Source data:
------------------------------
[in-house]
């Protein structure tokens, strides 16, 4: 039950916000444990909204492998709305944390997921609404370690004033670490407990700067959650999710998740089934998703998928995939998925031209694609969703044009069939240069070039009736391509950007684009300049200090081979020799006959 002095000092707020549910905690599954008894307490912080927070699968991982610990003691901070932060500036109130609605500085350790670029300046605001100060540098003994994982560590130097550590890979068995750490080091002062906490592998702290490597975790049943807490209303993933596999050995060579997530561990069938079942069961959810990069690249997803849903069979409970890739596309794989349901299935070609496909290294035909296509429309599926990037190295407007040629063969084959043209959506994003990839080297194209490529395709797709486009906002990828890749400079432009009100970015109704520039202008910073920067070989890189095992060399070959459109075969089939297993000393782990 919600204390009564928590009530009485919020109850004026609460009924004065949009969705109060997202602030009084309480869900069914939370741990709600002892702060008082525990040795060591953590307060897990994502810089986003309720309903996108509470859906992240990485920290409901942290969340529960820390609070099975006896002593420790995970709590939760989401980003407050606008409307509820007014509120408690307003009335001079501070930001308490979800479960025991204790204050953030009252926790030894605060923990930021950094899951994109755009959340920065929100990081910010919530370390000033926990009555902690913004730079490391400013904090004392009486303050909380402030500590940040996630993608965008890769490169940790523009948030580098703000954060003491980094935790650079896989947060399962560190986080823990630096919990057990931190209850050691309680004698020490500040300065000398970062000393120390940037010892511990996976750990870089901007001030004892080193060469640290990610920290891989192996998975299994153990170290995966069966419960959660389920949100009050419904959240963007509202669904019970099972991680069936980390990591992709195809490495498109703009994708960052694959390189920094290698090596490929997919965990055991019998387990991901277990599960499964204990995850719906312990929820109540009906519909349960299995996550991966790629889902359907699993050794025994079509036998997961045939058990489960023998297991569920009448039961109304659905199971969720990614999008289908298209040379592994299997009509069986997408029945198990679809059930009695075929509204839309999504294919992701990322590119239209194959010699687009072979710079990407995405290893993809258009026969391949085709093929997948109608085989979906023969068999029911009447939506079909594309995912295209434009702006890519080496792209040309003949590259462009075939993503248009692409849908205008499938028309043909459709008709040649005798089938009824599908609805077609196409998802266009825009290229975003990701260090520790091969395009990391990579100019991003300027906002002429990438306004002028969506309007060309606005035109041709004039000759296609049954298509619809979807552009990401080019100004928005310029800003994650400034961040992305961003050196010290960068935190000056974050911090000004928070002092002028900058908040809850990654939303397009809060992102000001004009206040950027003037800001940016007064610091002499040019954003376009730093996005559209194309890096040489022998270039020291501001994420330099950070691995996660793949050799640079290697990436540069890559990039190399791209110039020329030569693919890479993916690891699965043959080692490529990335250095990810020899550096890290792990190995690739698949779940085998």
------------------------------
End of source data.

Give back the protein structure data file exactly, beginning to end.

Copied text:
[in-house]
């Protein structure tokens, strides 16, 4: 039950916000444990909204492998709305944390997921609404370690004033670490407990700067959650999710998740089934998703998928995939998925031209694609969703044009069939240069070039009736391509950007684009300049200090081979020799006959 002095000092707020549910905690599954008894307490912080927070699968991982610990003691901070932060500036109130609605500085350790670029300046605001100060540098003994994982560590130097550590890979068995750490080091002062906490592998702290490597975790049943807490209303993933596999050995060579997530561990069938079942069961959810990069690249997803849903069979409970890739596309794989349901299935070609496909290294035909296509429309599926990037190295407007040629063969084959043209959506994003990839080297194209490529395709797709486009906002990828890749400079432009009100970015109704520039202008910073920067070989890189095992060399070959459109075969089939297993000393782990 919600204390009564928590009530009485919020109850004026609460009924004065949009969705109060997202602030009084309480869900069914939370741990709600002892702060008082525990040795060591953590307060897990994502810089986003309720309903996108509470859906992240990485920290409901942290969340529960820390609070099975006896002593420790995970709590939760989401980003407050606008409307509820007014509120408690307003009335001079501070930001308490979800479960025991204790204050953030009252926790030894605060923990930021950094899951994109755009959340920065929100990081910010919530370390000033926990009555902690913004730079490391400013904090004392009486303050909380402030500590940040996630993608965008890769490169940790523009948030580098703000954060003491980094935790650079896989947060399962560190986080823990630096919990057990931190209850050691309680004698020490500040300065000398970062000393120390940037010892511990996976750990870089901007001030004892080193060469640290990610920290891989192996998975299994153990170290995966069966419960959660389920949100009050419904959240963007509202669904019970099972991680069936980390990591992709195809490495498109703009994708960052694959390189920094290698090596490929997919965990055991019998387990991901277990599960499964204990995850719906312990929820109540009906519909349960299995996550991966790629889902359907699993050794025994079509036998997961045939058990489960023998297991569920009448039961109304659905199971969720990614999008289908298209040379592994299997009509069986997408029945198990679809059930009695075929509204839309999504294919992701990322590119239209194959010699687009072979710079990407995405290893993809258009026969391949085709093929997948109608085989979906023969068999029911009447939506079909594309995912295209434009702006890519080496792209040309003949590259462009075939993503248009692409849908205008499938028309043909459709008709040649005798089938009824599908609805077609196409998802266009825009290229975003990701260090520790091969395009990391990579100019991003300027906002002429990438306004002028969506309007060309606005035109041709004039000759296609049954298509619809979807552009990401080019100004928005310029800003994650400034961040992305961003050196010290960068935190000056974050911090000004928070002092002028900058908040809850990654939303397009809060992102000001004009206040950027003037800001940016007064610091002499040019954003376009730093996005559209194309890096040489022998270039020291501001994420330099950070691995996660793949050799640079290697990436540069890559990039190399791209110039020329030569693919890479993916690891699965043959080692490529990335250095990810020899550096890290792990190995690739698949779940085998």